It’s one thing to provide information on relevant issues, it’s another to ensure that that information sparks a positive change in the society, especially when it’s put on a platform that can get the message to necessary stakeholders and decision-makers.
Toyosi, a journalist and investigative reporter brought to fore, the impact of a steel plant located in a residential area, on the health of residents. The plant emitted noxious fumes that annoyed residents but that was not it’s only negative impact. Toyosi dug further and got her employer at the time – PUNCH Newspaper – to pay to get some of the residents and their drinking water tested.
The results showed that the residents’ blood, urine and drinking water had poisonous metals that were developing into cancers, asthma and other ailments. When the story was published, the government was forced to shut down the plant and only allowed it to reopen with strict regulations. The plant’s owner also agreed to compensate the residents.
In another story she reported, she disclosed that a nuclear power plant was about to be built in a poor neighborhood. This prompted citizens to mobilize and sue the government. Construction was stopped.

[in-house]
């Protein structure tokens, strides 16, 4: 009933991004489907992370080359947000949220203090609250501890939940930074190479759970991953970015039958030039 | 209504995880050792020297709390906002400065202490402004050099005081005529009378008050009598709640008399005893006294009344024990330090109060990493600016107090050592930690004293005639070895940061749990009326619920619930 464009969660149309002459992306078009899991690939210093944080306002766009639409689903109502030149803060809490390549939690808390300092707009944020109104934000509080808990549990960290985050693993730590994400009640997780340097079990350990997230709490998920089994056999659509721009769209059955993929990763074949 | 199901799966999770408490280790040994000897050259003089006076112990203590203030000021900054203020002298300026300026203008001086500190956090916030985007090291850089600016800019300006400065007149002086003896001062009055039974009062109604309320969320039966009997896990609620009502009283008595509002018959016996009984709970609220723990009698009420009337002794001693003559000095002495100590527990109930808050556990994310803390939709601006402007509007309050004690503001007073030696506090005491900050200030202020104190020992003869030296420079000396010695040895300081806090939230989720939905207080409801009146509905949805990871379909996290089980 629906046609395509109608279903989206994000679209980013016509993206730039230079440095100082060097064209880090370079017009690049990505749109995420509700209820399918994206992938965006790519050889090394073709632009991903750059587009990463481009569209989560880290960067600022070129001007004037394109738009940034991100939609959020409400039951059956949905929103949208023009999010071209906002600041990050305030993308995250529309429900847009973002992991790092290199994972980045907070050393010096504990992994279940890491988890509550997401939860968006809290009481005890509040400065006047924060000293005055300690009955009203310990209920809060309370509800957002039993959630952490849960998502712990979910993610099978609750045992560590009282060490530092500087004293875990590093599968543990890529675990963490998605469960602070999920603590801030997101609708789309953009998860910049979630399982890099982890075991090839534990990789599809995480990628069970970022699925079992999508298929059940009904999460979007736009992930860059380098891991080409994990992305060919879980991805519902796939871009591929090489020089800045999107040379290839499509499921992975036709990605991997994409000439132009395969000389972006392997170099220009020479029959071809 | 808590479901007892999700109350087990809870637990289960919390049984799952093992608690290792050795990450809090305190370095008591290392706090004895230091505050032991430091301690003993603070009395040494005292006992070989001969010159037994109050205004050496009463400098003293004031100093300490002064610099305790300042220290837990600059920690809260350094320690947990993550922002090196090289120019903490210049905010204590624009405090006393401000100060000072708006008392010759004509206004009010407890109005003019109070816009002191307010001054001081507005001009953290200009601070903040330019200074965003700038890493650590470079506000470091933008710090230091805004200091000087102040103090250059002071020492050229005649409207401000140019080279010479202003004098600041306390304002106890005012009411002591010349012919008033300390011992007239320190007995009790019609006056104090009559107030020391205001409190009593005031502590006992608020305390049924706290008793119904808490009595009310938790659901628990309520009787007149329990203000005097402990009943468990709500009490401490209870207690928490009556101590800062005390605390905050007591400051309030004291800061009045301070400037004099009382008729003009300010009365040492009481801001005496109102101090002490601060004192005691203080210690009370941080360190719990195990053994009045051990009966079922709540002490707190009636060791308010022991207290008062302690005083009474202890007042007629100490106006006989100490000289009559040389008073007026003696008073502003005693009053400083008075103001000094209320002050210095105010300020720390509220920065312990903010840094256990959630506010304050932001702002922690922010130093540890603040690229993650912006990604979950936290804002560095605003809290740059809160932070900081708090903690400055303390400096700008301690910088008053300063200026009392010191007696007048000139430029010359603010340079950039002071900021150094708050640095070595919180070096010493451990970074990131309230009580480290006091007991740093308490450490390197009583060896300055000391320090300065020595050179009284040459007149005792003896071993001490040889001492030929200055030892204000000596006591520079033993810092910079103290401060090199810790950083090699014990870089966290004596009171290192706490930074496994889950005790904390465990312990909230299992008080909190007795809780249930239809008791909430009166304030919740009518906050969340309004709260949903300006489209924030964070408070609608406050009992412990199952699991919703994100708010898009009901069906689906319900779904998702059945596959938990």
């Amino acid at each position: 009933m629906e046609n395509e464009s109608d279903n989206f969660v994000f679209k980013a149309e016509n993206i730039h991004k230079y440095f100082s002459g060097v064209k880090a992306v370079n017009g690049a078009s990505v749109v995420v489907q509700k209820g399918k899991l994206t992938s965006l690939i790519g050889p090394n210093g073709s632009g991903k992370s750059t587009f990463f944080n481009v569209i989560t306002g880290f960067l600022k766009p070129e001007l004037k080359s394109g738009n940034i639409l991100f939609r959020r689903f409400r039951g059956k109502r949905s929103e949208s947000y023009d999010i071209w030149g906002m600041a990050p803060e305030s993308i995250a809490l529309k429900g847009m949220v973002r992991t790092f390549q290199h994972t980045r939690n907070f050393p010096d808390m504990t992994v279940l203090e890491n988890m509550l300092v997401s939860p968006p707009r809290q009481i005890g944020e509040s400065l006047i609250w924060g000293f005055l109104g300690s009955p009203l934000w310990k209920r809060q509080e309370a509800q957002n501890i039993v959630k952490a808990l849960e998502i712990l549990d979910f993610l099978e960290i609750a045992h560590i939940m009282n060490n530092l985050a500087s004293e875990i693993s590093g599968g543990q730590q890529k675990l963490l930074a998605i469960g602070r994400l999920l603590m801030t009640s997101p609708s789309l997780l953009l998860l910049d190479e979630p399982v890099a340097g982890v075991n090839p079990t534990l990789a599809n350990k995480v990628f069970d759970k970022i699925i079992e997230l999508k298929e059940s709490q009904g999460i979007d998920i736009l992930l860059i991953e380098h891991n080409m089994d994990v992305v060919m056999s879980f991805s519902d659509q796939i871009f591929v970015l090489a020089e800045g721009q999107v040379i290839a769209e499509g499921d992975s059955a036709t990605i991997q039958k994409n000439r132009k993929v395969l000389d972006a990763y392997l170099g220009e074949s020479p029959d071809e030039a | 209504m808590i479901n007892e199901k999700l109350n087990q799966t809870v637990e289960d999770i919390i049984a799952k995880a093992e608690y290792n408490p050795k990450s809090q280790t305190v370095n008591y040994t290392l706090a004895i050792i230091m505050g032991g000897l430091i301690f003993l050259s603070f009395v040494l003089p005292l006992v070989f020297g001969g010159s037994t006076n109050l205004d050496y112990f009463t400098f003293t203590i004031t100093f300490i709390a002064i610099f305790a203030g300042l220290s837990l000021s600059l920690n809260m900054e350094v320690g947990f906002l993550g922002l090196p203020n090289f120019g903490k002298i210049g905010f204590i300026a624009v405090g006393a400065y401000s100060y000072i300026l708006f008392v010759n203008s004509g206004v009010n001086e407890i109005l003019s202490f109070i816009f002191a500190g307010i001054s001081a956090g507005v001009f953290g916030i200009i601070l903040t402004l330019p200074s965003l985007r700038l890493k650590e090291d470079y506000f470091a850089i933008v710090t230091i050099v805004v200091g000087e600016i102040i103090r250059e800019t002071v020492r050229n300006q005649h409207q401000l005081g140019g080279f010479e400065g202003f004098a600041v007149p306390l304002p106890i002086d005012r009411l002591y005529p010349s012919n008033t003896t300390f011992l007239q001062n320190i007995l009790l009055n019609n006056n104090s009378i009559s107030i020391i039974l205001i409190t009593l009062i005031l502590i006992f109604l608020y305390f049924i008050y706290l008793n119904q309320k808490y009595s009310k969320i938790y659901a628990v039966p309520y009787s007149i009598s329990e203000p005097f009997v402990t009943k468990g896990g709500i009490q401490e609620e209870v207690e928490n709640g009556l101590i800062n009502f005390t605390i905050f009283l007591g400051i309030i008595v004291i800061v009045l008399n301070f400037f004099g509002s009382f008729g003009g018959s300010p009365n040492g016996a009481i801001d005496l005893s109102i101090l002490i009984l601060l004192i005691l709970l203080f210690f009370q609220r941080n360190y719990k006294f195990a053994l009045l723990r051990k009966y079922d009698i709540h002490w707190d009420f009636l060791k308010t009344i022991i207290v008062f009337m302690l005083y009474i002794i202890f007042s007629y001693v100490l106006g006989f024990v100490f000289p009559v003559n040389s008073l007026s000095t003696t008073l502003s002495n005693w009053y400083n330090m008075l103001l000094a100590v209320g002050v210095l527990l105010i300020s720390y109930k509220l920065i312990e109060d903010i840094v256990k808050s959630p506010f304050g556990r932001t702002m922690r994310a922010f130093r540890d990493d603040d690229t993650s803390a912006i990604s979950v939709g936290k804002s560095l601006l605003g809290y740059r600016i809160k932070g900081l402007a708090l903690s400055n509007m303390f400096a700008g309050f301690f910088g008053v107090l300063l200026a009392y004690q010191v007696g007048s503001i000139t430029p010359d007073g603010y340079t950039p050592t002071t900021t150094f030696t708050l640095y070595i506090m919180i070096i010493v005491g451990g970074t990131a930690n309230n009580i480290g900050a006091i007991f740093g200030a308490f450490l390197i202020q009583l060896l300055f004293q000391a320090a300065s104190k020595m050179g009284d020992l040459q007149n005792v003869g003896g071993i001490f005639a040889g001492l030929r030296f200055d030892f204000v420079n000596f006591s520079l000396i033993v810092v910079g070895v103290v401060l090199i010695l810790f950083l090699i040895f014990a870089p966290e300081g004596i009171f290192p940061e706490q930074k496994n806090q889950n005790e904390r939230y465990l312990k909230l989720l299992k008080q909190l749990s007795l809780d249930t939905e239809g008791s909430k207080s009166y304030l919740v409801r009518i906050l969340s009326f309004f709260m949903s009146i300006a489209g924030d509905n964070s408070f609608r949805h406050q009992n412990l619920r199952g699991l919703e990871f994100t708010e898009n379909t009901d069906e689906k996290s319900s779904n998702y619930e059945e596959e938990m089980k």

At a government-owned hospital, it was discovered that newborns were dying in the wards and Toyosi’s story revealed that it was because the hospital was under-equipped. This prompted the government to get more incubators for high-risk infants.
Her investigation into the death of a student who fell into a pit latrine also prompted a government initiative to replace the dangerous facilities.
In 2012, Toyosi became the first female, and youngest editor of Sunday Punch, overseeing a staff of over 90 reporters. She had earlier covered topics bordering politics, crime, business, health, and environment and was the paper’s politics editor before her appointment. She had also worked at The Sun Newspaper and New Star Newspaper before moving to PUNCH.
Toyosi also won the health category of the CNN MultiChoice African Journalist of the Year Awards in 2011 and 2013.
In 2013, Toyosi won The Future Awards Africa (TFAA) Prize for Journalism and the Nigerian Academy of Science Journalist of the Year award.
In 2014, Toyosi received the ICFJ Knight International Journalism Award which “recognizes outstanding news coverage that makes a difference in the lives of people around the world,” becoming the first Nigerian to do so.
Toyosi was a member of the inaugural 2014 class of the Mandela Washington Fellowship.
In 2016, Toyosi was selected as the recipient of the Presidential Precinct’s inaugural Young Leader Award. She had served at Presidential Precinct during her Mandela Washington Fellowship.
In December 2017, Toyosi was appointed by BBC World Service as its head of language services for West Africa where she will be managing Afrique, Hausa, Igbo, Pidgin and Yoruba from Lagos.
Toyosi holds a BSc in Biochemistry from the University of Lagos, a Pgd in Print Journalism from the Nigerian Institute of Journalism, an MSc in Media and Communication from the Pan-Atlantic University, and a PhD in Politics and International Relations from the University of Leicester.
Toyosi also teaches media ethics at the Nigerian Institute of Journalism and currently sits on the board of the World Editors Forum.